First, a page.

By: Robert Avsec, Executive Fire Officer
Increasingly, firefighters are responding to situations where the residential fire sprinkler system (RFSS) has done its job: early activation for quick extinguishment or substantial control of a fire in its incipient stage. These systems are becoming more prevalent in the multi-family dwellings across the United States, but hopefully the fire service will become more successful in getting more of these systems installed in single-family dwellings.
Residential fire sprinkler systems, unlike their commercial system cousins that are designed to protect property, are designed to provide for life safety by:
- Providing a larger “window of escapability,” more time for occupants to evacuate the dwelling and
- Keeping fire from reaching the point of flashover, thereby protecting firefighters.
As the number RFSS in the country continue to grow, fire service leaders need to ensure that our fire officers and firefighters have the necessary knowledge, skills and abilities to work with these systems to effectively ensure extinguishment of the fire and effectively address property conservation, the third incident priority.
Most departments emphasize the first two incident priorities, life safety and incident stabilization, much more than property conservation. We remove heat, smoke and standing water following suppression activities, and then we cover window and door openings and return the building to its owner.
The fire service needs to adopt a new paradigm regarding property conservation. The lightweight building materials used in today’s family dwellings are very susceptible to water damage, especially from prolonged water exposure. When the fire occurs on an upper floor, gravity is a powerful force that exposes more interior exposures to water. We need to become more proactive in addressing the third incident priority, especially when sprinkler systems have been activated.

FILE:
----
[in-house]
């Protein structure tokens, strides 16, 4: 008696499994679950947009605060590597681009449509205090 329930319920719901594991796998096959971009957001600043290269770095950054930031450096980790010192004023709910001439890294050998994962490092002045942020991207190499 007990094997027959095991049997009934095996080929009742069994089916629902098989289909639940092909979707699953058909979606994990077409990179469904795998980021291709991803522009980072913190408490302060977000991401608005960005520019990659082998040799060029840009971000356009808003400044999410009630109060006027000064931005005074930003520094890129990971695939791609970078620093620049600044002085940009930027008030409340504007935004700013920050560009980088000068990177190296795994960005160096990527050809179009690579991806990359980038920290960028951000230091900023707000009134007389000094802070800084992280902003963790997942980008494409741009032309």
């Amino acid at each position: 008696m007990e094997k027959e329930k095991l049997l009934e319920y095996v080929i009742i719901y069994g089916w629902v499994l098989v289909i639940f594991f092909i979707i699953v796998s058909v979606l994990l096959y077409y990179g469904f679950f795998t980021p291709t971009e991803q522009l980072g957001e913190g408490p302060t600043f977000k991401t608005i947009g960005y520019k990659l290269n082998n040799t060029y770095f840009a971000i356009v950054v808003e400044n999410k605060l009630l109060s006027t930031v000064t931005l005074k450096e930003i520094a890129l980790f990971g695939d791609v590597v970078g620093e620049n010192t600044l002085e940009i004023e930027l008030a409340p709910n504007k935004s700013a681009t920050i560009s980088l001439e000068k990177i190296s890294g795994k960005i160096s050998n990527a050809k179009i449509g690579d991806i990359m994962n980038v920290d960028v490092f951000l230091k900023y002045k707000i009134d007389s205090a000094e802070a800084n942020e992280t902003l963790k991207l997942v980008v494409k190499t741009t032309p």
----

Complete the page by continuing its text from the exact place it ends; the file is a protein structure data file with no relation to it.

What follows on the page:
How can we meet this challenge? We need to focus some of our training and drilling efforts toward developing the salvage-technician skills of our fire officers and firefighters. Most of what we know we learned in entry-level firefighter training, and for many that training was a long time ago. Even for our newer folks, the amount of time allocated to the development of salvage skills is very limited; entry-level training programs tend to focus on development of fire suppression KSAs.
What should our training and drilling focus on? Here a couple of key objectives:
- Learn the location of all the occupancies in your district with installed RFSS. Become familiar with the location of fire department connections and the control valves for those systems.
- Be aggressive in assigning responsibility for control of the system to a fire officer so that the system can be shut down as soon as fire control is achieved.
- Make an aggressive interior fire attack to get a fire stream to the seat of the fire and ensure complete extinguishment of the fire. Communicate to the incident commander as soon as possible when the system can be shut down. Continue to size-up the fire area for hot spots.
- Make aggressive water removal a key objective of the incident action plan. Tasks should include the use of water vacuum equipment as well as the covering of property and floors below the fire.
- Prompt homeowners and property managers to obtain the services of a professional disaster restoration company as soon as possible. Most of the water-removal equipment that we carry on our apparatus provides a good first step in water removal, but it isn‘t as effective and efficient as the water extraction equipment used by professional disaster restoration companies in minimizing water damage after the fire.
As RFSS become more commonplace in our communities, our knowledge and skills as salvage control technicians will become more commonly in our efforts to conserve property following a fire.
Many people, especially those outside the fire service, believe that residential sprinkler systems cause more damage than the fire because we continue to let the builders and developers control the residential sprinkler agenda. Those same people do not know that sprinkler systems keep the fire from rapidly growing to the point that it can trap occupants or inflict substantial damage on the structure.
By becoming more skilled and practiced in salvage operations at these types of calls, we will have a positive influence on their perceptions. If we can do that, we‘ll increase public support for the installation of residential fire sprinkler systems in our communities.